I enjoy the show and want to tell you my against-the-odds-story.
I am from Dublin, Ireland and I was on vacation in Boston, visiting my cousin about 20 years ago.
There was a free public concert in the Boston Common park. (It was Kid Creole and the Coconuts, not that that is relevant!)
I was with an American friend who was a server in a Boston restaurant (Legal’s) at the time. As we enjoyed the music he met a colleague from the restaurant who was with a companion and they chatted for a few minutes as we watched the gig. My friend then went to introduce me, when the companion turned around it was my next-door-neighbour from Dublin!
We had not seen each other for years and had no other connection of any kind other than growing up in adjacent houses.
What do you think?
Below are the extended notes provided by cognitive psychologist and statistician Barbara Drescher for use in Skepticality Episode 239. Take a look and leave your comments below. Also, please be sure to listen to the podcast for our own hilarious commentary. Also, visit Barbara’s blog.
I think this is an interesting coincidence! Normally, I would talk about the factors that would increase the probability of this happening, so I will, but there are really very few. People living next door to one another are much, much more alike than two people chosen at random from the global population. They are more likely to be close together in S.E.S. (socioeconomic status), for example. They are more likely to be exposed to similar cultural icons (such as music genres). Factors such as these may exponentially increase the probability of running into each other at just such an event.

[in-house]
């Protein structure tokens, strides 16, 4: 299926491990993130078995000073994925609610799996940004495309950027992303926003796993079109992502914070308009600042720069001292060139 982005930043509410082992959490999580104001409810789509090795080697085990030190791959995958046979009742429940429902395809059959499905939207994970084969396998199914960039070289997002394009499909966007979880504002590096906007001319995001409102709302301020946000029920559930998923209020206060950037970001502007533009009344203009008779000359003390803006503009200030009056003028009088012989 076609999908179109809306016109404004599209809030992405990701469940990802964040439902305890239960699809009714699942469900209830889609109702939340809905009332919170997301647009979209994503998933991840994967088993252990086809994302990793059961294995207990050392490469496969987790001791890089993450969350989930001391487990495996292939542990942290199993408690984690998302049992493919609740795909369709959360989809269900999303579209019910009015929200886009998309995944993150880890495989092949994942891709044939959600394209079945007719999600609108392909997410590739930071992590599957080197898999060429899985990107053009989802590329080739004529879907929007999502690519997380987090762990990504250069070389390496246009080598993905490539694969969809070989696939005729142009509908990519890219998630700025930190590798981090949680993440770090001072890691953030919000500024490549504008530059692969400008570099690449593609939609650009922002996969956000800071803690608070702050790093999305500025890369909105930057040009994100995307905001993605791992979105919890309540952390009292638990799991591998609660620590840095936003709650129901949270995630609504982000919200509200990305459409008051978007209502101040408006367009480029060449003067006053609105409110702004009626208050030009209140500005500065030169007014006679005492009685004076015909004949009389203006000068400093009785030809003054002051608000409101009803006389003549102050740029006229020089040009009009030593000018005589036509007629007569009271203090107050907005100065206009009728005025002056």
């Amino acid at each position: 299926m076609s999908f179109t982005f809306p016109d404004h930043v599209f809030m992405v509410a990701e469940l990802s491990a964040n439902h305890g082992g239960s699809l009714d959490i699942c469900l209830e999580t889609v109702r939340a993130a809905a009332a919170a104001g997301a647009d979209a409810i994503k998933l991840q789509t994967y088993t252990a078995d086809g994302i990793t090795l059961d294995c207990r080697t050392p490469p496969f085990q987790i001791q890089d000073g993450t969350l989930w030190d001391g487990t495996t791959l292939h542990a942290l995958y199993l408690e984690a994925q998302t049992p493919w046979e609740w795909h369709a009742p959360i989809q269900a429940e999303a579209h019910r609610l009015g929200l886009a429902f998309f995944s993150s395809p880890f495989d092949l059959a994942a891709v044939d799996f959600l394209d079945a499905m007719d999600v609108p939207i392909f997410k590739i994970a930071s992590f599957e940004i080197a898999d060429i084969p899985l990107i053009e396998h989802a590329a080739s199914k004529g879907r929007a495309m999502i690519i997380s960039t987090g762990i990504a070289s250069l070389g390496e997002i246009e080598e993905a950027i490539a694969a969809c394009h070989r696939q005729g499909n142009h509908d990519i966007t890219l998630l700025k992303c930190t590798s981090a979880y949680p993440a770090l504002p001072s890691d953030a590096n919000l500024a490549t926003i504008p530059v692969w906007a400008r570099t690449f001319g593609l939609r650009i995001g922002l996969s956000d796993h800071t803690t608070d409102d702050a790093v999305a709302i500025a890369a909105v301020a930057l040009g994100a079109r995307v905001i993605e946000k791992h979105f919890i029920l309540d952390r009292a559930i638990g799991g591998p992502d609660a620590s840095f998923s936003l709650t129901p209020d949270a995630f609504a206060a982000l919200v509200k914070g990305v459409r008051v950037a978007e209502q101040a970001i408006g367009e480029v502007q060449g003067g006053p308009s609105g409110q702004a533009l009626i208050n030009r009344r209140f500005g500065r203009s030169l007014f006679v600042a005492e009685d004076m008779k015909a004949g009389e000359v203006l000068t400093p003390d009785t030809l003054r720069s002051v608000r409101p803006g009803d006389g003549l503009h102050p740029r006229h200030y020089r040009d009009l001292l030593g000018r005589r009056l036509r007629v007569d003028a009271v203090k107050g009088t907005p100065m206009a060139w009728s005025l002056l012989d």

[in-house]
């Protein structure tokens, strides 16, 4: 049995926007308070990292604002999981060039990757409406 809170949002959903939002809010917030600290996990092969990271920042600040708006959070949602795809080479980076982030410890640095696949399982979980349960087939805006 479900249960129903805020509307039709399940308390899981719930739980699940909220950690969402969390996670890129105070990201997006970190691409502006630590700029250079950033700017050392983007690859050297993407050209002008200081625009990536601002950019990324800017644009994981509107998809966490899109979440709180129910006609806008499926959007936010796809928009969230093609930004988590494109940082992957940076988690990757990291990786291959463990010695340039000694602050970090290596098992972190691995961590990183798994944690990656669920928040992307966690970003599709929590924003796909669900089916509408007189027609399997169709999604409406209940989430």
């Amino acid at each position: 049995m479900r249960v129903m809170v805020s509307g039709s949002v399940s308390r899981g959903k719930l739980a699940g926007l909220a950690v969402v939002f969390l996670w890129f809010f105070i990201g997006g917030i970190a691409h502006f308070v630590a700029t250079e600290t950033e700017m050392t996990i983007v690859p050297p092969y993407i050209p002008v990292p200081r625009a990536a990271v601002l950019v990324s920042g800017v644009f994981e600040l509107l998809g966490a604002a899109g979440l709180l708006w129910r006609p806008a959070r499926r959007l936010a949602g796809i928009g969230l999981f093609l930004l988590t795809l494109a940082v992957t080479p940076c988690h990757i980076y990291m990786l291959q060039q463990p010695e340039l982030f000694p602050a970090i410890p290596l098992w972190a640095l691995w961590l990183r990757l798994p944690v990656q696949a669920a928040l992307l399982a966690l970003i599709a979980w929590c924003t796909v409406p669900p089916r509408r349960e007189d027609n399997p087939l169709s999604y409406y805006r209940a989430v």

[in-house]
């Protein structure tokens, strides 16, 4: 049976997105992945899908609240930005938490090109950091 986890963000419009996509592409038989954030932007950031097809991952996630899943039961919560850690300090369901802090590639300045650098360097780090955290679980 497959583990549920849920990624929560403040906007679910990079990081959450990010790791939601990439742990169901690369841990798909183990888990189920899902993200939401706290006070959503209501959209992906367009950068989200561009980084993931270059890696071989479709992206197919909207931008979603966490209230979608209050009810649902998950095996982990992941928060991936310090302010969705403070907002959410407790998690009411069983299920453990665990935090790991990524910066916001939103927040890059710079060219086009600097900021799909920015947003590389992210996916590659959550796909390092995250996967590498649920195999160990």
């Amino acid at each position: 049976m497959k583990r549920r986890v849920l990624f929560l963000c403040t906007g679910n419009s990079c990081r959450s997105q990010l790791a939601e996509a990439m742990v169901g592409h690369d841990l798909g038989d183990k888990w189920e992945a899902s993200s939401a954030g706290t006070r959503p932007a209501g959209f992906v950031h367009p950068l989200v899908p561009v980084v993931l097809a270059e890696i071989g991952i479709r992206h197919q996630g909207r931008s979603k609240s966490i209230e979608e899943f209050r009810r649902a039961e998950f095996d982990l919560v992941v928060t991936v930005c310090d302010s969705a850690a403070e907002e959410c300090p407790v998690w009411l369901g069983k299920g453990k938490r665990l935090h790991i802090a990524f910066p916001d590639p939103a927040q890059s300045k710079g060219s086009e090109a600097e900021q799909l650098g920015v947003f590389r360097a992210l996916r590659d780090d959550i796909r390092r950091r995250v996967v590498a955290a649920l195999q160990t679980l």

However, given the astronomically small base probability (e.g., given all of the people in the world, the probability of any two people, chosen at random, would meet), this is still a story with crazy odds.
Consider the factors that don’t really come into play here, but have in similar stories we have encountered. For example it is unlikely both been inspired to visit by the same event (e.g., hearing a mutual friend talk about visiting Boston). They may have been inspired to visit (assuming the companion was also visiting and not living there) by cheap airfare to the U.S., but then why choose Boston? The probability that they all met each other through mutual friends is greatly reduced by the fact that the Americans know each other because they work together (unless, of course, they knew each other before working there).
So we must rely on the mathematical rule that we should expect at least some low- and even astronomical-probability events to occur in our lives, given the large number of events that occur.